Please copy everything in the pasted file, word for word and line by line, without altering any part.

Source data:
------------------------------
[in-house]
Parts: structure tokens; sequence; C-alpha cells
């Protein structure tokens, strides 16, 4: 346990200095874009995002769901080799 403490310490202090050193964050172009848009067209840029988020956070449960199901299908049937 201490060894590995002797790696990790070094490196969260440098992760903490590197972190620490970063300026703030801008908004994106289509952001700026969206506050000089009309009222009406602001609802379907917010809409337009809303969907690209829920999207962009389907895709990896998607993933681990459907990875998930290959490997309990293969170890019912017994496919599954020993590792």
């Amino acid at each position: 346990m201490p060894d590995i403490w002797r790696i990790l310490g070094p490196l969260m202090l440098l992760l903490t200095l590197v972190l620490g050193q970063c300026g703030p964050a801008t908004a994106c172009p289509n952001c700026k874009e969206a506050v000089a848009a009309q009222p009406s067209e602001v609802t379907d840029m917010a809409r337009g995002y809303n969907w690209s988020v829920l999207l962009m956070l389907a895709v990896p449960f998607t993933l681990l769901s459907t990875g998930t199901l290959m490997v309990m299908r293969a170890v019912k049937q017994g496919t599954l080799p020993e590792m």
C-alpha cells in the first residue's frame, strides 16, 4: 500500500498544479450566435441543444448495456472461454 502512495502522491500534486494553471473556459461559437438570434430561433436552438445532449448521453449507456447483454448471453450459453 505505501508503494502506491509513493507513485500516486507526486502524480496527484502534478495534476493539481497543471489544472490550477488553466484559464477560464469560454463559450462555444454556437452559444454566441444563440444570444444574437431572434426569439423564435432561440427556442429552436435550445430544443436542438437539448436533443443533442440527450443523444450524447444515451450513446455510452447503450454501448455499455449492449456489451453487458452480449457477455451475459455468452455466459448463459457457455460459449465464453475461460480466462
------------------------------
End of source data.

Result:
[in-house]
Parts: structure tokens; sequence; C-alpha cells
């Protein structure tokens, strides 16, 4: 346990200095874009995002769901080799 403490310490202090050193964050172009848009067209840029988020956070449960199901299908049937 201490060894590995002797790696990790070094490196969260440098992760903490590197972190620490970063300026703030801008908004994106289509952001700026969206506050000089009309009222009406602001609802379907917010809409337009809303969907690209829920999207962009389907895709990896998607993933681990459907990875998930290959490997309990293969170890019912017994496919599954020993590792």
């Amino acid at each position: 346990m201490p060894d590995i403490w002797r790696i990790l310490g070094p490196l969260m202090l440098l992760l903490t200095l590197v972190l620490g050193q970063c300026g703030p964050a801008t908004a994106c172009p289509n952001c700026k874009e969206a506050v000089a848009a009309q009222p009406s067209e602001v609802t379907d840029m917010a809409r337009g995002y809303n969907w690209s988020v829920l999207l962009m956070l389907a895709v990896p449960f998607t993933l681990l769901s459907t990875g998930t199901l290959m490997v309990m299908r293969a170890v019912k049937q017994g496919t599954l080799p020993e590792m």
C-alpha cells in the first residue's frame, strides 16, 4: 500500500498544479450566435441543444448495456472461454 502512495502522491500534486494553471473556459461559437438570434430561433436552438445532449448521453449507456447483454448471453450459453 505505501508503494502506491509513493507513485500516486507526486502524480496527484502534478495534476493539481497543471489544472490550477488553466484559464477560464469560454463559450462555444454556437452559444454566441444563440444570444444574437431572434426569439423564435432561440427556442429552436435550445430544443436542438437539448436533443443533442440527450443523444450524447444515451450513446455510452447503450454501448455499455449492449456489451453487458452480449457477455451475459455468452455466459448463459457457455460459449465464453475461460480466462